Lost at Sea: Australia in the Turbulence of World Politics

Author/s (editor/s):

Christian Reus-Smit

Publication year:


Publication type:

Working paper

Find this publication at:
IR Working Paper 2002/4 (PDF, 3.07MB)

Christian Reus-Smit, ‘Lost at Sea: Australia in the Turbulence of World Politics’, IR Working Paper 2002/04, Canberra: Department of International Relations, Research School of Pacific and Asian Studies, The Australian National University, July 2002.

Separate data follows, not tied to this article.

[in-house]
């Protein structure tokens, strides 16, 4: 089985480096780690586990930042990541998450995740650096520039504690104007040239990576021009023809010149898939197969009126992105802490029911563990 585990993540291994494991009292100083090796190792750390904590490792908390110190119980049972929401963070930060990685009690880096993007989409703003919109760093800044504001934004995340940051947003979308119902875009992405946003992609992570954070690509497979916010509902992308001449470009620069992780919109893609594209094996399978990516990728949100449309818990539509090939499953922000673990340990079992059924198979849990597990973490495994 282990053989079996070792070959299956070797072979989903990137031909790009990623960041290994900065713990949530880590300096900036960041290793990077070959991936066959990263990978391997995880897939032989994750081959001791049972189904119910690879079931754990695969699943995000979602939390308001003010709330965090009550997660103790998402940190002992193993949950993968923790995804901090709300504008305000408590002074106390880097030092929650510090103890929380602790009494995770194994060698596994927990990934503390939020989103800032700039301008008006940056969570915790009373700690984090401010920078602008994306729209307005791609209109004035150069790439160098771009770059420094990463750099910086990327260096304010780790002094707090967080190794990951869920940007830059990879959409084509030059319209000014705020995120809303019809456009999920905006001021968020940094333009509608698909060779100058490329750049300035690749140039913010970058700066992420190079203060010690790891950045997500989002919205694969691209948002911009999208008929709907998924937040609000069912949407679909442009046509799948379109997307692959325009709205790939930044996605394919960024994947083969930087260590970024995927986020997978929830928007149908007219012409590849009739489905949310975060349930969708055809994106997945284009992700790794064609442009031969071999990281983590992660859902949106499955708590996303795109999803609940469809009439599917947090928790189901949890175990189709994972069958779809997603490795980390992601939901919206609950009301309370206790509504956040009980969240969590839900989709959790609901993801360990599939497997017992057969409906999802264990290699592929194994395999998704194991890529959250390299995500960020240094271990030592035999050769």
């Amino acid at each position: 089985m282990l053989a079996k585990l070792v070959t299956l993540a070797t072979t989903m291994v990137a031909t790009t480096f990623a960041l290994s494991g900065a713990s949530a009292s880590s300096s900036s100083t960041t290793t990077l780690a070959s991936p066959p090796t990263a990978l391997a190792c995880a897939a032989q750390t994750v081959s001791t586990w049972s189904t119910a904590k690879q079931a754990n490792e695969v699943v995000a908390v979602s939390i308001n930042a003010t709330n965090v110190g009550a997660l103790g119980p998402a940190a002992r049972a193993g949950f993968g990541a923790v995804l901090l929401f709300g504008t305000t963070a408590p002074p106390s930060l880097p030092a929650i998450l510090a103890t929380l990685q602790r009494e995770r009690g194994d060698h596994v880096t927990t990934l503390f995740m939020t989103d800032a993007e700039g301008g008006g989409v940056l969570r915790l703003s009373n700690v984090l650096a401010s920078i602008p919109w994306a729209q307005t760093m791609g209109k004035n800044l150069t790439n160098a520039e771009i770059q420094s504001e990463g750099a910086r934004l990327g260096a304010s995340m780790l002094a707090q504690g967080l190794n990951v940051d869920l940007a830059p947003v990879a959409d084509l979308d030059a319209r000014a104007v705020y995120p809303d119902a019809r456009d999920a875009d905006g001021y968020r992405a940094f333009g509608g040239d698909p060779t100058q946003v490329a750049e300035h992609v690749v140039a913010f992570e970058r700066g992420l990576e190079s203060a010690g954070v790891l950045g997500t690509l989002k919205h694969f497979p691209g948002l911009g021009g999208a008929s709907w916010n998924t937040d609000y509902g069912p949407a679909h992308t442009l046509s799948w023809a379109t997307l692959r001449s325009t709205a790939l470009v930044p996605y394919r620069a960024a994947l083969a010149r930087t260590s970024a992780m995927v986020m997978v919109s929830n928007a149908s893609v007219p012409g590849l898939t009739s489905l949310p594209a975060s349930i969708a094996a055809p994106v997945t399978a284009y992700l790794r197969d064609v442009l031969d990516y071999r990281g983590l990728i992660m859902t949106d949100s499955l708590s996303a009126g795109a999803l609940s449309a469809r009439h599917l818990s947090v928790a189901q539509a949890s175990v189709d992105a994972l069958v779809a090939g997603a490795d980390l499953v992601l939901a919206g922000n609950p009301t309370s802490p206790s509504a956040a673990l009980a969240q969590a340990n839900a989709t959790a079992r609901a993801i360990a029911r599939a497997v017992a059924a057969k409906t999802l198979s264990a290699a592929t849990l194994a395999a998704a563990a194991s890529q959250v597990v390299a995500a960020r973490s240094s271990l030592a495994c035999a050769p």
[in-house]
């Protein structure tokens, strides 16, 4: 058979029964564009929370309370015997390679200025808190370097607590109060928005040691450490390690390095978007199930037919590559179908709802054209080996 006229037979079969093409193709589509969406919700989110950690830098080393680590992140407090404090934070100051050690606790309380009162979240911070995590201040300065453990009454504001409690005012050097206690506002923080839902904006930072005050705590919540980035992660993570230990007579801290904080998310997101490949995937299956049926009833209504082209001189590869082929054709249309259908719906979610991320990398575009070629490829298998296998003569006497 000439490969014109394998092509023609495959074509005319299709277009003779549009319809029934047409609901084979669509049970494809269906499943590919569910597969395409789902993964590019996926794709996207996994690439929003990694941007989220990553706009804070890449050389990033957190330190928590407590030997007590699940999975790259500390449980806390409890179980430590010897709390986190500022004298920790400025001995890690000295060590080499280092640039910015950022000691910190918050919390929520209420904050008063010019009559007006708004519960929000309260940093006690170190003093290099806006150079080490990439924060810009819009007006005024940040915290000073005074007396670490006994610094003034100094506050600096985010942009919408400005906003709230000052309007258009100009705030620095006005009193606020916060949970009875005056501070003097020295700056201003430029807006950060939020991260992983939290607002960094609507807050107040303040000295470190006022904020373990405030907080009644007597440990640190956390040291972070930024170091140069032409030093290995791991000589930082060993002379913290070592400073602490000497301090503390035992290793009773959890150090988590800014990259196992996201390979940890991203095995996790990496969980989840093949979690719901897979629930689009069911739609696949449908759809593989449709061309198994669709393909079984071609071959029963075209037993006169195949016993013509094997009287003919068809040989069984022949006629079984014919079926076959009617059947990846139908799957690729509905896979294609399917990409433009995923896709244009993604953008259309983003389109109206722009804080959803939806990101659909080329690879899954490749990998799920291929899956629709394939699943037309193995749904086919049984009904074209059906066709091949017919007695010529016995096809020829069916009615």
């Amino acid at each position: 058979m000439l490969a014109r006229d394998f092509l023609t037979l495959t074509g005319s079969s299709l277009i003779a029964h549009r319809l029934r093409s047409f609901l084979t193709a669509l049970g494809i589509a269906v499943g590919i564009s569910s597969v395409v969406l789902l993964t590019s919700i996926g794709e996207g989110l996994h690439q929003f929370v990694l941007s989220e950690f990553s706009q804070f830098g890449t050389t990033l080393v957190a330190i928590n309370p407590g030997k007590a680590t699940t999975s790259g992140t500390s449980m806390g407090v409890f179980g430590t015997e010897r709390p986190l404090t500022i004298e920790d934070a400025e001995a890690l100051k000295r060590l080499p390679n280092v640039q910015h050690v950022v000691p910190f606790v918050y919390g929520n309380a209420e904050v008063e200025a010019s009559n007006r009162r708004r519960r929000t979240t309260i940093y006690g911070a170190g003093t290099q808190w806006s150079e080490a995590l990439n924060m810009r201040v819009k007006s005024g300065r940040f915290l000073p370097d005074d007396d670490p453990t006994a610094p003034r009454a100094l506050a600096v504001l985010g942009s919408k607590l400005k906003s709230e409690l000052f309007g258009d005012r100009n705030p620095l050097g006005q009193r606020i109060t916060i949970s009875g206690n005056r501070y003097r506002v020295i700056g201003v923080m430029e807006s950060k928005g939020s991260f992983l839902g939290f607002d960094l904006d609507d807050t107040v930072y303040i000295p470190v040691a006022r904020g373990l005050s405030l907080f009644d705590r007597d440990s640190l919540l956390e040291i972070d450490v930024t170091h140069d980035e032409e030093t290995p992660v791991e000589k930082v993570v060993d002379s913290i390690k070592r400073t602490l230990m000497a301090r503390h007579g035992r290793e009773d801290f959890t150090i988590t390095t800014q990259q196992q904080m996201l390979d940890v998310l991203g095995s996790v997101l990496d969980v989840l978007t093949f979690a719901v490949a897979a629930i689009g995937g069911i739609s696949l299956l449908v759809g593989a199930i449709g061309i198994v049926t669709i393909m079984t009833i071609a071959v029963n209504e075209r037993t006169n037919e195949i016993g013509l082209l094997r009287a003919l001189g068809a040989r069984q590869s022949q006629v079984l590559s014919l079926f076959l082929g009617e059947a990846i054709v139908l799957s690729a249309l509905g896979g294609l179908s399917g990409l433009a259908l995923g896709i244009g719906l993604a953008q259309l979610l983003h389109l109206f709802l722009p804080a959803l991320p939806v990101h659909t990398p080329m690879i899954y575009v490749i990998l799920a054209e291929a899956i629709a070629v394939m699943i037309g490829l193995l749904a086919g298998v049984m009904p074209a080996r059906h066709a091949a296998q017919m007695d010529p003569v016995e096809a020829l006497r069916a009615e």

This paper critically examines the conceptual foundations of the Howard government’s foreign policy, suggests a more accurate picture of the contours of contemporary world politics, and highlights the practical and ethical challenges entailed in the required shift from ‘foreign’ to ‘transnational’ policy making. It begins with an examination of how the government has understood the structure of the contemporary international system, focusing on the curious amalgam of traditional notions of sovereignty and the balance of power with ‘shock of the new’ ideas about the alluring and unstoppable march of economic globalisation. It then elaborates an alternative understanding of the contemporary global political landscape, one that emphasises six key trends: the ‘liberalising’ of sovereignty; the globalisation of free market economics; the systemic breakdown of the global ecosystem; the ‘domestication’ of war; the socialisation of power; and the ‘unbundling of territoriality’. These trends will, for the foreseeable future, constitute the basic systemic context in which Australia and other states must navigate their way in the world.

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